in the state’s STEM sector. There is a whole lot of merit to this effort.

As I learned (somewhat surprisingly) in talking
with Sen. Widener, one in seven jobs in Ohio is connected to the “AgBioscience”
sector. This sector comprises food, agriculture, environmental, and bio-based
products industries. As a whole the sector employs about a million workers statewide
with an annual economic impact of over $100 billion a year. It is one of Ohio’s
fastest growing sectors with thousands of jobs going unfilled because there
aren't enough skilled Ohioans to do the work. Consider the following statistics
provided last week by Sen. Widener:

  • Ohio
    has added on average 59 new bioscience companies a year since 2004,
  • ...

The National Alliance for Public Charter Schools and the National Association of Charter School Authorizers have joined the chorus of charter school advocates and others who are calling for the Ohio Senate to fix the charter provisions of HB 153 as passed by the Ohio House.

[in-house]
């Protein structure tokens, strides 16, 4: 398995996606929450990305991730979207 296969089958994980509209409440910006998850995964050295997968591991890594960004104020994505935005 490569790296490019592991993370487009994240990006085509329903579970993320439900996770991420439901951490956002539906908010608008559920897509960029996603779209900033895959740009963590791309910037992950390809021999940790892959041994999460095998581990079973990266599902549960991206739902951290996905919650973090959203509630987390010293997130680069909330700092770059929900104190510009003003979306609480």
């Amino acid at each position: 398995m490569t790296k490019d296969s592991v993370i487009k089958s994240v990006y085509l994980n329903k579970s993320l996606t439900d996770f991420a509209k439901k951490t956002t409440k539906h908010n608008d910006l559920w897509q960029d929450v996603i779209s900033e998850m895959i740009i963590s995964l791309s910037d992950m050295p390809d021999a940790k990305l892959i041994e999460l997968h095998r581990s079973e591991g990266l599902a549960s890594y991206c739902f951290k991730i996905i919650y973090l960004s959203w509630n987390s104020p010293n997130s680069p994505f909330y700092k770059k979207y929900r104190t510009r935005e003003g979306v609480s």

In a joint letter to Senate Finance Committee chair Sen. Chris Widener, Peter Groff and Greg Richmond, presidents of NAPCS and NACSA, respectively, say:

Many of the provisions in HB 153 contradict the charter school model, thwart efforts to strengthen charter school accountability and quality, and will ultimately undermine popular support for Ohio's community schools.?? As passed by the Ohio House, the charter provisions of HB 153 represent a significant risk for Ohio's community school sector.

They go on to explain their opposition to the House changes in detail and offer up recommendations for how the Senate can improve HB 153's charter provisions.?? Many of these recommendations echo the 2006 report Turning the Corner to Quality: Policy Guidelines for Strengthening Ohio's Charter Schools, which was issued jointly by NAPCS, NACSA, and the Fordham Institute. They include:

  • Removing the ability of schools to seek direct authorization from the Ohio Department of Education, and strengthening the department's oversight of current and future charter sponsors;